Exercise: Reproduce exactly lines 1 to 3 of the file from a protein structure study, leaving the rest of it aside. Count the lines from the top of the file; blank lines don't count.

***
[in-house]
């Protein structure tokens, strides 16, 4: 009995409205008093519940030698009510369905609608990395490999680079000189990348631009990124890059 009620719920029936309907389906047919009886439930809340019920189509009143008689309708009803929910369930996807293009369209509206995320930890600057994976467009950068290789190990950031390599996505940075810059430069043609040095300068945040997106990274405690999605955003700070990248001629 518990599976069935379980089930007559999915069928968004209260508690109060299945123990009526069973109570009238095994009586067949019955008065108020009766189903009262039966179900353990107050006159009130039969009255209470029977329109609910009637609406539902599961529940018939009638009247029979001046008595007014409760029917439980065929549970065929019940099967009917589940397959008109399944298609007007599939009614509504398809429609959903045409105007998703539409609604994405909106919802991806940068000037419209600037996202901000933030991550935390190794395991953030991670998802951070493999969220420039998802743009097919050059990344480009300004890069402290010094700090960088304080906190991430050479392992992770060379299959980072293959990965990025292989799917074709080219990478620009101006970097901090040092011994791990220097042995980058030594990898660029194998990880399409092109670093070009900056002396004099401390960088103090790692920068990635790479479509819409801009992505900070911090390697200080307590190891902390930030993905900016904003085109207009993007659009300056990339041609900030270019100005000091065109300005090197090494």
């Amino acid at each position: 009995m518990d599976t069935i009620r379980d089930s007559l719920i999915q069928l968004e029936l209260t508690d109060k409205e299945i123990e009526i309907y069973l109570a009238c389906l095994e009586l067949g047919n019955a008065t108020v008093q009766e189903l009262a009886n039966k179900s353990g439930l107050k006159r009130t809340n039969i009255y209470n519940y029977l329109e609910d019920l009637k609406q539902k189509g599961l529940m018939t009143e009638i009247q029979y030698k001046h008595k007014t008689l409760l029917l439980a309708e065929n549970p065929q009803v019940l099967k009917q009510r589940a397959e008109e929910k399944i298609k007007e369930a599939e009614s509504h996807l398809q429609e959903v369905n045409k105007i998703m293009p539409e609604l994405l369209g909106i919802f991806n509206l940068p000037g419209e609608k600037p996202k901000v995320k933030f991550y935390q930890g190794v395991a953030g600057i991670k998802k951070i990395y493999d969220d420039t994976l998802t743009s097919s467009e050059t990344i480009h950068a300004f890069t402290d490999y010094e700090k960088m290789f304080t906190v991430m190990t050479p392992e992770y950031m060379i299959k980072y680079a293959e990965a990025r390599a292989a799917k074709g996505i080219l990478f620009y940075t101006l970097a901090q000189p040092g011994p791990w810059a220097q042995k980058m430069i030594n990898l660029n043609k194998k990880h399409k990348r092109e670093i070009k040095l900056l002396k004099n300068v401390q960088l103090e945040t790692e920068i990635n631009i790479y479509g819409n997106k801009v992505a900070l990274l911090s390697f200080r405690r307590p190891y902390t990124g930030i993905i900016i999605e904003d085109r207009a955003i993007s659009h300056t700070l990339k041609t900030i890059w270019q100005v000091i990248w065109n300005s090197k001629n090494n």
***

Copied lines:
[in-house]
């Protein structure tokens, strides 16, 4: 009995409205008093519940030698009510369905609608990395490999680079000189990348631009990124890059 009620719920029936309907389906047919009886439930809340019920189509009143008689309708009803929910369930996807293009369209509206995320930890600057994976467009950068290789190990950031390599996505940075810059430069043609040095300068945040997106990274405690999605955003700070990248001629 518990599976069935379980089930007559999915069928968004209260508690109060299945123990009526069973109570009238095994009586067949019955008065108020009766189903009262039966179900353990107050006159009130039969009255209470029977329109609910009637609406539902599961529940018939009638009247029979001046008595007014409760029917439980065929549970065929019940099967009917589940397959008109399944298609007007599939009614509504398809429609959903045409105007998703539409609604994405909106919802991806940068000037419209600037996202901000933030991550935390190794395991953030991670998802951070493999969220420039998802743009097919050059990344480009300004890069402290010094700090960088304080906190991430050479392992992770060379299959980072293959990965990025292989799917074709080219990478620009101006970097901090040092011994791990220097042995980058030594990898660029194998990880399409092109670093070009900056002396004099401390960088103090790692920068990635790479479509819409801009992505900070911090390697200080307590190891902390930030993905900016904003085109207009993007659009300056990339041609900030270019100005000091065109300005090197090494």
């Amino acid at each position: 009995m518990d599976t069935i009620r379980d089930s007559l719920i999915q069928l968004e029936l209260t508690d109060k409205e299945i123990e009526i309907y069973l109570a009238c389906l095994e009586l067949g047919n019955a008065t108020v008093q009766e189903l009262a009886n039966k179900s353990g439930l107050k006159r009130t809340n039969i009255y209470n519940y029977l329109e609910d019920l009637k609406q539902k189509g599961l529940m018939t009143e009638i009247q029979y030698k001046h008595k007014t008689l409760l029917l439980a309708e065929n549970p065929q009803v019940l099967k009917q009510r589940a397959e008109e929910k399944i298609k007007e369930a599939e009614s509504h996807l398809q429609e959903v369905n045409k105007i998703m293009p539409e609604l994405l369209g909106i919802f991806n509206l940068p000037g419209e609608k600037p996202k901000v995320k933030f991550y935390q930890g190794v395991a953030g600057i991670k998802k951070i990395y493999d969220d420039t994976l998802t743009s097919s467009e050059t990344i480009h950068a300004f890069t402290d490999y010094e700090k960088m290789f304080t906190v991430m190990t050479p392992e992770y950031m060379i299959k980072y680079a293959e990965a990025r390599a292989a799917k074709g996505i080219l990478f620009y940075t101006l970097a901090q000189p040092g011994p791990w810059a220097q042995k980058m430069i030594n990898l660029n043609k194998k990880h399409k990348r092109e670093i070009k040095l900056l002396k004099n300068v401390q960088l103090e945040t790692e920068i990635n631009i790479y479509g819409n997106k801009v992505a900070l990274l911090s390697f200080r405690r307590p190891y902390t990124g930030i993905i900016i999605e904003d085109r207009a955003i993007s659009h300056t700070l990339k041609t900030i890059w270019q100005v000091i990248w065109n300005s090197k001629n090494n």